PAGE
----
Invoices from new suppliers risk being held up in audit resulting in late payment, which could strain client-supplier relationships and missed delivery penalties.
Save time, money and resources by going digital
Luckily there’s a solution to these supply chain challenges: information technology and automation. Modern technology can quickly eliminate mundane, manual processes, and streamline quotations, booking requests, and confirmations and integrate them with the freight billing process.
Automation speeds up activities, increases efficiency and makes sure everyone is doing the right thing at the right time. Working on a digital platform enables cargo owners and transport suppliers to communicate and collaborate directly, without intermediaries. Stakeholders can build trust by establishing close, long-term working relationships.
Digital tools and applications also mean more freight transparency and visibility and a sense of control. The added real-time visibility on a digital platform helps cargo owners avoid redundant charges and prevents costly and time-consuming disputes.
Furthermore, when booking an international shipment through a digital platform, there are no extra or hidden costs to be added; in terms of invoicing and billing, what you see is what you get. Exact fees are available at a cargo owner’s fingertips, and only mouse clicks away, as prices are fixed and agreed upon before shipment pick-up.
But the most important benefit we get from automated may be the wealth of information and data you get from working in a digital system. Cargo owners and transport suppliers can extract data that can help mitigate problems and assist in decision-making. Critical supply chain information enables analysis and insight to help forecasting, pricing, procurement, sourcing, and supply chain optimisation. It assists an organisation in understanding not only what the costs are but also what they may be in the future.
Limited supply chain visibility and insight are, more than ever, massive pain points, but with an automated system, many of these issues are solvable – or can be avoided altogether.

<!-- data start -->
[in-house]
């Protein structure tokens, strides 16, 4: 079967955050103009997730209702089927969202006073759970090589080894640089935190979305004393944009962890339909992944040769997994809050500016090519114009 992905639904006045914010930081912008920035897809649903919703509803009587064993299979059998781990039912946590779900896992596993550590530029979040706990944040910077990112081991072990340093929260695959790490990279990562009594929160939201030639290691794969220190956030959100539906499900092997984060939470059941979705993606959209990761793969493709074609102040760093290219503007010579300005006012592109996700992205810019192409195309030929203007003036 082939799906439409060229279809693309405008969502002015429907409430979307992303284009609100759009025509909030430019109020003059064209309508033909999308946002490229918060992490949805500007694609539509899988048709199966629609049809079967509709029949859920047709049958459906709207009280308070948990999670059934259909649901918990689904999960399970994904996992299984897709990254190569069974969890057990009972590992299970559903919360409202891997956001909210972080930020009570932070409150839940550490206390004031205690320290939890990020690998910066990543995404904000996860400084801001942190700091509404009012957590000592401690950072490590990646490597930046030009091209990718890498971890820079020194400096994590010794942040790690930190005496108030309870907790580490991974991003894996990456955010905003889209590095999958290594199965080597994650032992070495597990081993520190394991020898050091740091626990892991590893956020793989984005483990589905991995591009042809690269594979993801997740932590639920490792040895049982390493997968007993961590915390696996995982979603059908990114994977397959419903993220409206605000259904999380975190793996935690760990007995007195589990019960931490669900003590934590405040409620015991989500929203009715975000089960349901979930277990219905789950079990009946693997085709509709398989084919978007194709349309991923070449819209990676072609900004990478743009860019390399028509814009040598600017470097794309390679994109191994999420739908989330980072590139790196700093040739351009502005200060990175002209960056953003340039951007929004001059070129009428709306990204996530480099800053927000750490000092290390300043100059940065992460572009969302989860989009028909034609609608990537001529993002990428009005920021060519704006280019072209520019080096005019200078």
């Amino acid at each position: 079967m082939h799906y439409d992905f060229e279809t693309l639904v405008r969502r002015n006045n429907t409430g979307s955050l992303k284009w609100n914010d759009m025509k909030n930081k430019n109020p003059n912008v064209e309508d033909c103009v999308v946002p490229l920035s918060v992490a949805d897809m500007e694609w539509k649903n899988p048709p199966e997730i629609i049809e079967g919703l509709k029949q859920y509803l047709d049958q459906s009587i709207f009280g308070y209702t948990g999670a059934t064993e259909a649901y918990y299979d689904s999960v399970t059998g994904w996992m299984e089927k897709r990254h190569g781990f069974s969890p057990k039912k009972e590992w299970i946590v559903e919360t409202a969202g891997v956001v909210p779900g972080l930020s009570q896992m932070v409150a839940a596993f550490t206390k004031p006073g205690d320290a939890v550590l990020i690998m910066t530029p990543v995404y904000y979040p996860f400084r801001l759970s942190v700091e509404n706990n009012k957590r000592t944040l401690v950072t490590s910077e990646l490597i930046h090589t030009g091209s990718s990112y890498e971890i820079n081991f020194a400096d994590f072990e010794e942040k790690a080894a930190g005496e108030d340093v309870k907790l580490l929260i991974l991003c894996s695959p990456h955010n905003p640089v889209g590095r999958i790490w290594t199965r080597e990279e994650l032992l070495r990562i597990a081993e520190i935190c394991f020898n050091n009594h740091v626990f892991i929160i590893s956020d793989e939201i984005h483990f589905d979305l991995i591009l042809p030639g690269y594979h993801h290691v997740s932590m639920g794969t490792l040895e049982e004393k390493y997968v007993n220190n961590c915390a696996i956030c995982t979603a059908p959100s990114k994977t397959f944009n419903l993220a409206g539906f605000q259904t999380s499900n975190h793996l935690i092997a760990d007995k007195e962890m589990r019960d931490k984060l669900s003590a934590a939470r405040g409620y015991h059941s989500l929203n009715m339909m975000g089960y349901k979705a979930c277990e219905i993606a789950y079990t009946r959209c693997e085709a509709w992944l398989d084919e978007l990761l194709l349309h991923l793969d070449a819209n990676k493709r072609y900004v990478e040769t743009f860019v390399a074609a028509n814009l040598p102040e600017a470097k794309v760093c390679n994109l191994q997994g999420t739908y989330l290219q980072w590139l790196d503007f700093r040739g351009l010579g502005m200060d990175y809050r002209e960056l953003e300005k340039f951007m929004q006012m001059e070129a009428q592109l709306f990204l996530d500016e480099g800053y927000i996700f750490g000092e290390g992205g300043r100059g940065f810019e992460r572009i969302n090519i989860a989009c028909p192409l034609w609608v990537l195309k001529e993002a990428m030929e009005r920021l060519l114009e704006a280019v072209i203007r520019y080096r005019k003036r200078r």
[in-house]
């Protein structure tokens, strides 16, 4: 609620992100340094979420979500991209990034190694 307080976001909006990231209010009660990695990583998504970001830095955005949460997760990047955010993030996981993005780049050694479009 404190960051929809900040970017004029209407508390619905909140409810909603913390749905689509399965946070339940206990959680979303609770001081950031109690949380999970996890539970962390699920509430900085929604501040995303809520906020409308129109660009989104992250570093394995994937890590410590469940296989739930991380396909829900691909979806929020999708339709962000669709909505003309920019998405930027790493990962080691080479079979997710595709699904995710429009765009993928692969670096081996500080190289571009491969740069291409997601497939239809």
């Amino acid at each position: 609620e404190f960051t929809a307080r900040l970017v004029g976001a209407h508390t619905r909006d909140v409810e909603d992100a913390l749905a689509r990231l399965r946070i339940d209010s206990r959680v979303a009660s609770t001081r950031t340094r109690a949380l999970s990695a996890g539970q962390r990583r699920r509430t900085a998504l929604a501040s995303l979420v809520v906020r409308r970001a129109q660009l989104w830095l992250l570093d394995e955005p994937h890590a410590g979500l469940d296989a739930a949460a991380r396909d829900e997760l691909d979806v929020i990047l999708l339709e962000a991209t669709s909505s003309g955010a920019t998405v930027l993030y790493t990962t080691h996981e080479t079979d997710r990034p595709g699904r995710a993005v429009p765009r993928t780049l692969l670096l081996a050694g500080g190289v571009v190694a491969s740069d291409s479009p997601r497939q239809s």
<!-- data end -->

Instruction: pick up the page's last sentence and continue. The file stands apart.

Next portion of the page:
Many options available
The traditionally conservative logistics industry is quickly evolving. Log tech companies are now driving advancements in the transport field, offering multiple functionalities, services, and applications to digitalize the supply chain. Facilitating freight payments and ensuring billing accuracy may be one of the most significant enhancements.
Today there’s no reason to spend unnecessary time and resources using a manual process when digital systems and applications are readily available. Shifting to an automated process not only facilitates and improves freight billing processes; it also offers increased freight visibility and control and the possibility of unbundling. Digitalisation is the future of shipping: direct collaboration, easy freight payments, and accurate billing – and what we recently considered to be the future, is already here.
Adnavem is a log tech scale up helping customers to gain control of their global supply chain. The Adnavem digital transport platform offers cargo owners and logistics providers the opportunity to connect and collaborate directly, without intermediaries. In addition to increasing visibility and control and cutting unnecessary paperwork, the automated platform also makes it possible to specify line-item costs, and such specifics ensure that what you’re quoted is what you pay.